Recipe credit: Darshana Muzumdar
Serves 4 as part of an Indian meal.
There are two types of rajma: the maroon kind that takes longer to cook and the other lighter colored striped one called Chitra rajma that cooks more easily and is the one used in Punjabi homes. Rajma is a specialty in the north especially among Punjabis and is usually cooked on a Sunday in large quantities and is eaten with rice. The leftover rajma is eaten the next day. Most people say they enjoy the leftover one more because the flavors have really penetrated the beans till then. Many add a handful of whole urad (black gram) to the dish to give it body. And many add a handful of rajma when they cook whole urad as a gravy dish. Very few people add kasuri methi (dried fenugreek leaves) but it is not uncommon either. Try it a couple of times to see if you like the added flavor. A kachumber made with finely chopped tomatoes, onion, coriander leaves, and green chillies goes well with Rajma-Chawal.
Most beans double in size when soaked. 1 cup rajma (around 200 gms in weight) should become at least 2 cups after soaking for 8-9 hours.
- 1 cup rajma (kidney beans) – the chitra variety
- 1-2 tbsp whole urad (optional)
- 1 bay leaf
- 2″ piece of cinnamon
- 2 black cardamoms
- ½ teaspoon cumin seeds
- 1 large onion (150 grams onions or about ¾ to 1 cup finely chopped onions)
- 3 medium or 2 large tomatoes (250 grams tomatoes or 1 cup finely chopped tomatoes)
- 3 to 4 medium garlic cloves
- 1 inch piece of ginger
- 1 to 2 green chilies (adjust to taste)
- 1 teaspoon coriander powder (dhania powder)
- ½ teaspoon Kashmiri red chili powder
- ¼ teaspoon turmeric powder (haldi powder)
- 1 pinch asafoetida (hing – optional)
- ¼ to ½ teaspoon garam masala powder
- ¼ cup chopped fresh coriander leaves
- 1 teaspoon crushed kasuri methi (dry fenugreek leaves) optional
- 3 tbsp coconut or groundnut oil, preferably cold pressed
- salt to taste
Use rock salt instead of refined salt.
Clean, wash and soak the rajma, and urad if using, in enough water (about 3 to 4 cups) overnight or for 8-9 hours. Discard the water and rinse the beans again in fresh water. Put the rajma (and urad) in a pressure cooker and add the bay leaf, 2 cardamoms, cinnamon stick, half a teaspoon of salt, and 4 cups of water and pressure cook on a low flame for 15 to 20 minutes after the first whistle or for 5 whistles on medium heat. Cool the pressure cooker and check if the rajma is cooked well. It should be soft and mash easily between two fingers. If the rajma is not cooked well, then pressure cook again for a few more minutes adding some water if required. Alternatively, put the rajma in a pot, add the dry spices as above, and salt and bring to a boil on high heat. Reduce the heat to low and cook covered for about 45 minutes to 1 hour. The liquid tends to spill over so use a larger than required pot. Its very important to soak the rajma beans overnight so they cook. Always use fresh rajma as old rajma takes a long time to cook.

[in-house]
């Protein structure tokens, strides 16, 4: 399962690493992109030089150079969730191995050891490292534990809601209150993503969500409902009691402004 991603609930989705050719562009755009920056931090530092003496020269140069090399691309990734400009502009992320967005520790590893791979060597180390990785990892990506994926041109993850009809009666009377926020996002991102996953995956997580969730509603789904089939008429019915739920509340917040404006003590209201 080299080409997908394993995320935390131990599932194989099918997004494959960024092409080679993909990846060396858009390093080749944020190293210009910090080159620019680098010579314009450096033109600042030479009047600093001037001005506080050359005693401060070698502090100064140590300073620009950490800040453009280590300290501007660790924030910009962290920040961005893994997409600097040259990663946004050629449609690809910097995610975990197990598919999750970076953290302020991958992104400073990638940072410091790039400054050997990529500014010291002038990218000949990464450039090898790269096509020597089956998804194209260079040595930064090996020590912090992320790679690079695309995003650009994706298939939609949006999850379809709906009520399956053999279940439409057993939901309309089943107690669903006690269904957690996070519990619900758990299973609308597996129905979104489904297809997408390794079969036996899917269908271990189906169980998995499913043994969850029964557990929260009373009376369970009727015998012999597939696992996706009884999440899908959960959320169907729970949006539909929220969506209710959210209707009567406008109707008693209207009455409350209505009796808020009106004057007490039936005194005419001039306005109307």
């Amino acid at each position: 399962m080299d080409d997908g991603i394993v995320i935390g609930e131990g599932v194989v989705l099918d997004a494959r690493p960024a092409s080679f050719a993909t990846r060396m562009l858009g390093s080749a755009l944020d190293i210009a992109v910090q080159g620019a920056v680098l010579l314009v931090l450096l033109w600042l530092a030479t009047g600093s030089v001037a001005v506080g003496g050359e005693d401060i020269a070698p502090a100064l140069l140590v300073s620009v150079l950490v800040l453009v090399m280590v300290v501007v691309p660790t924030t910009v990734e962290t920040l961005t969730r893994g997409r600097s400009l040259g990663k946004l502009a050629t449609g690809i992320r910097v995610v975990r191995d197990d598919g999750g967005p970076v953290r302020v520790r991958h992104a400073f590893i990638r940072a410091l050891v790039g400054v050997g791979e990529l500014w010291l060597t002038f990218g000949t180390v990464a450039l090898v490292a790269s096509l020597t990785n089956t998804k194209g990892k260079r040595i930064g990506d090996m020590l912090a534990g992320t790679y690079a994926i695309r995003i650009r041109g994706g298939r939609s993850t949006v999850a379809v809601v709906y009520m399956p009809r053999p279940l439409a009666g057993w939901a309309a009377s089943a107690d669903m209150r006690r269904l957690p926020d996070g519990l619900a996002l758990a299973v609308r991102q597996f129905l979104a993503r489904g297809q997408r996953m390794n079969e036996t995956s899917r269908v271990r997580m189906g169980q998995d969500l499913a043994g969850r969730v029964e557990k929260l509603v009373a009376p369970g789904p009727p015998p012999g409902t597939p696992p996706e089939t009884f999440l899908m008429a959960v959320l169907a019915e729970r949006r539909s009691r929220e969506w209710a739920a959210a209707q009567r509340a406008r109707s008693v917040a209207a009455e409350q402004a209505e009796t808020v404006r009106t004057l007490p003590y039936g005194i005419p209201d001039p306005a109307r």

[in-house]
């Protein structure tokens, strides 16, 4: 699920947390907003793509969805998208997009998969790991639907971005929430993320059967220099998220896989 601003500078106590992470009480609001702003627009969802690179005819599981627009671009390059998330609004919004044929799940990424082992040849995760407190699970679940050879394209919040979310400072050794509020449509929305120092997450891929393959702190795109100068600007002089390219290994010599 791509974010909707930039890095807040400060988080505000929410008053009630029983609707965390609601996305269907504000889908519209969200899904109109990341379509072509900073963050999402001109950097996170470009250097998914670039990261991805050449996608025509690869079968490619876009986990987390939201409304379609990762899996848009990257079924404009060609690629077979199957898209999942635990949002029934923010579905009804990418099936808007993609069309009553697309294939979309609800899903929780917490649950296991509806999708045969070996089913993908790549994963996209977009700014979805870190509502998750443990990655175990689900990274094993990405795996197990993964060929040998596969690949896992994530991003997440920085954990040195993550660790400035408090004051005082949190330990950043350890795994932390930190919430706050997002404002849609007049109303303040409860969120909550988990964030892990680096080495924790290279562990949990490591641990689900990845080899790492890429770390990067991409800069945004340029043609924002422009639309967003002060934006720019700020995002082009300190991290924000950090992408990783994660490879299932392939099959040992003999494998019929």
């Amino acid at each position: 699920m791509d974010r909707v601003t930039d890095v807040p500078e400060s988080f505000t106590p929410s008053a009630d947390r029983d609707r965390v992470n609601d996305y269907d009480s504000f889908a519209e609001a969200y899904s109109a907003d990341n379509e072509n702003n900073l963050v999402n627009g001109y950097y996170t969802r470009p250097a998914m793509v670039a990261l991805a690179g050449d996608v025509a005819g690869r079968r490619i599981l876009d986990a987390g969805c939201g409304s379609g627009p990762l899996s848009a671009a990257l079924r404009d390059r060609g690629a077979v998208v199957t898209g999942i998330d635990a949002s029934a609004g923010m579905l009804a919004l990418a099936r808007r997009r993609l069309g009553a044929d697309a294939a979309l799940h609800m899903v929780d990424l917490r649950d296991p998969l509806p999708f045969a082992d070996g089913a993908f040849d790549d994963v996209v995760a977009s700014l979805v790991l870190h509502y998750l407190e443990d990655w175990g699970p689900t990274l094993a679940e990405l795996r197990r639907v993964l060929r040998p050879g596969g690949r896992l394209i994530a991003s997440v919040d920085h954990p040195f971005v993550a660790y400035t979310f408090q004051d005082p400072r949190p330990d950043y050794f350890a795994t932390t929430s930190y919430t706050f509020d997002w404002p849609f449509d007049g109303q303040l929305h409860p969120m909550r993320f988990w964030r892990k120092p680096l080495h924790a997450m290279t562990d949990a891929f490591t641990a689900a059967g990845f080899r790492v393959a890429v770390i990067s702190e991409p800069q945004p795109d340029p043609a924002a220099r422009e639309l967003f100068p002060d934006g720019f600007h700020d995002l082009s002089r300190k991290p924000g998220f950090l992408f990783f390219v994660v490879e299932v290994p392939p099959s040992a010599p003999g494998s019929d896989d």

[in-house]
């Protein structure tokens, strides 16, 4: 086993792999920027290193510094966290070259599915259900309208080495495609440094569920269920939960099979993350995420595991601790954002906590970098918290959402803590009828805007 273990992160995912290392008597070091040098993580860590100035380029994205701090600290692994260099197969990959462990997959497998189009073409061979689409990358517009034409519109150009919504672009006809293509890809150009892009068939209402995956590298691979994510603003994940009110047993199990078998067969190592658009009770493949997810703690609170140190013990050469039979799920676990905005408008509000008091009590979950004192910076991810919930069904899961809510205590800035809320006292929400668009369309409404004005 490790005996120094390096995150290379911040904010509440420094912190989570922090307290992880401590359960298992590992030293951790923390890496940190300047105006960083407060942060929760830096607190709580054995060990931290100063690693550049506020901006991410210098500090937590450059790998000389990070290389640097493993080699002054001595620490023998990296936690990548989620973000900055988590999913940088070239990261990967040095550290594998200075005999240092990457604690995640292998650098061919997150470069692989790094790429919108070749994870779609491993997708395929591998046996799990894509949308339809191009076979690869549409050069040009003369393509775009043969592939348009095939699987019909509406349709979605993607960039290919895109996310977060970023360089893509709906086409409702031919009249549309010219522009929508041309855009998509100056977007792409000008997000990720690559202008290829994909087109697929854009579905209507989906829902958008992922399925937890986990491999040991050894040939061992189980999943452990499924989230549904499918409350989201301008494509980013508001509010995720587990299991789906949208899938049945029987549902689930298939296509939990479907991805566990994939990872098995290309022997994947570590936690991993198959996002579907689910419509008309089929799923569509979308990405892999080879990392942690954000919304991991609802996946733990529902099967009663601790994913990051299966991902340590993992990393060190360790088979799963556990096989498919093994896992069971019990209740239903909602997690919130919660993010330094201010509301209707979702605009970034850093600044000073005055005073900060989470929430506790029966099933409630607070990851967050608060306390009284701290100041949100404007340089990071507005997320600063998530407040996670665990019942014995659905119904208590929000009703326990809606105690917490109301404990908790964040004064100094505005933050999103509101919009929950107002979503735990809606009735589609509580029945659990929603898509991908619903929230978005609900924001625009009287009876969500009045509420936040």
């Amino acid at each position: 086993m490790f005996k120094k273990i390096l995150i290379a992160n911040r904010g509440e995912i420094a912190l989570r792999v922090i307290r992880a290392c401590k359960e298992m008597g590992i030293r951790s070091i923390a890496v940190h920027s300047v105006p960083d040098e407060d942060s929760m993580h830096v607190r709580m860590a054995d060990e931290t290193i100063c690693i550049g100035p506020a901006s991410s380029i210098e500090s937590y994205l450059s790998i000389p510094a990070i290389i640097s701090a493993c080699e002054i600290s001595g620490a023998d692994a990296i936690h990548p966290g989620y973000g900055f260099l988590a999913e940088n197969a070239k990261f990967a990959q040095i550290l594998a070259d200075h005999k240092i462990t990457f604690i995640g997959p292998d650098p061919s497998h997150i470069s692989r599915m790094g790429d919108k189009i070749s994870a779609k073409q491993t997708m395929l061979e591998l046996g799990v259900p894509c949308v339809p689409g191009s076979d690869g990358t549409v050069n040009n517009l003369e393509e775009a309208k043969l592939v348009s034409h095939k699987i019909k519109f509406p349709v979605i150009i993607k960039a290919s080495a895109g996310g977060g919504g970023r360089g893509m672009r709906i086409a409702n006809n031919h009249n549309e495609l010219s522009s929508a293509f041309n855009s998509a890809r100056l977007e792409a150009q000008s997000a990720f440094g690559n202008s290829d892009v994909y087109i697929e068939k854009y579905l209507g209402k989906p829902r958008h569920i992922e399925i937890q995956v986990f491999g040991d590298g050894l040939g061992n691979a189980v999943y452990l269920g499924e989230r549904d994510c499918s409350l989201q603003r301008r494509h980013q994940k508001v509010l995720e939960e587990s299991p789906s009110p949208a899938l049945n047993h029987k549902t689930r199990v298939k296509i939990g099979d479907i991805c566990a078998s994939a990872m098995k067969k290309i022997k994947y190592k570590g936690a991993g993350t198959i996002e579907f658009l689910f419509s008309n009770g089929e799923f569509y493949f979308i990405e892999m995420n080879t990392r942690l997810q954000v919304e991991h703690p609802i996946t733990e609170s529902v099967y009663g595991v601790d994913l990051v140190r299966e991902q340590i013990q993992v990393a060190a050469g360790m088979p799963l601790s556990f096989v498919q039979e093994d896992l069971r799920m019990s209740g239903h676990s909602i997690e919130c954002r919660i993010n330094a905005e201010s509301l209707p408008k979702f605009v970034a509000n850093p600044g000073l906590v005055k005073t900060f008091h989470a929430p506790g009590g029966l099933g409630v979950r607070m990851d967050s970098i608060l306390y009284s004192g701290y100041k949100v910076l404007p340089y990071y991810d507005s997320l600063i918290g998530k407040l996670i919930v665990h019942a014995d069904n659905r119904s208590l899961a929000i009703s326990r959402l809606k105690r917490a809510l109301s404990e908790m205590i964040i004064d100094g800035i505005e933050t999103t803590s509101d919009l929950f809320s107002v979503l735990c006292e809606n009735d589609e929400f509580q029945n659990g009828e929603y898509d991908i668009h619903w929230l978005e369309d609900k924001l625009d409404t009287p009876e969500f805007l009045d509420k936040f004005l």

While the rajma is cooking, chop the onion and tomatoes separately and keep them aside. Grind the ginger, garlic and green chilly to a paste with a mortar and pestle to get about 1 tablespoon of ginger, garlic, green chili paste. Heat 2 tablespoons of the oil in a thick bottom steel pot. Add cumin seeds and let them crackle. Add the chopped onion and sauté till translucent and lightly brown. Add the ginger-garlic-chili paste and sauté for 5-10 seconds on low heat. Add the tomatoes, give it a mix and cook covered till the tomatoes become soft and mushy. Mix well and sauté till the fat starts leaving the masala. Cool slightly and blend this masala to a paste. Heat the rest of the oil, and add red chili powder, coriander powder, and saute for a few seconds. Add the turmeric powder and asafoetida (hing), give it a stir and add the masala and cooked rajma beans keeping some cooking liquid aside if it is too thin. Simmer without a lid for 10-12 minutes or more till all the flavors of the masala are absorbed by the beans. Mash a few rajma beans with a spoon to thicken the curry if necessary. When the rajma masala has thickened and has the right consistency which is neither too thick nor thin, add the coriander leaves leaving a few for garnishing, and the kasuri methi crushing it between two palms. Mix well and simmer for 30 seconds to 1 minute more. Garnish with the remaining coriander leaves and serve hot with steamed basmati rice or jeera rice.
For the Whole-Food Plant-Based (WFPB) version:
Do not use oil. For the whole plant version do not use oil. Add a little salt to the chopped onions and keep them aside in a thick bottom steel pot for 15 minutes for them to release moisture. Turn on the heat and sauté it. Add a couple of tablespoons of water or more, if necessary, till the onion is cooked and soft and then continue to sauté it till it is translucent and a light golden brown. Add the chopped tomatoes and continue cooking till they are soft and mushy. Alternatively, put the chopped onions and tomatoes in a pressure cooker, add half a cup of water and pressure cook for one whistle. Once the pressure cooker is cooled, open it and blend the mixture to a paste.
Heat an iron tempering ladle and add the cumin. Mix it gently and allow it to crackle. Transfer it immediately to the onion tomato paste. Repeat with the coriander powder, red chilli powder, hing and turmeric individually in the ladle taking care not to burn them. And add each to the onion tomato paste as they get done. Do not peel the ginger before grinding it into a paste along with the garlic and chilly. Sauté the ginger garlic chilly paste in the hot ladle on low heat till it gets a cooked aroma taking care not to burn it. Add a teaspoon of water if required if it starts sticking to the ladle. Add this to the onion tomato paste.
Continue with the rest of the recipe as above. Eat this delicious oil-free rajma with steamed brown rice or jowar bhakri (sorghum flat bread)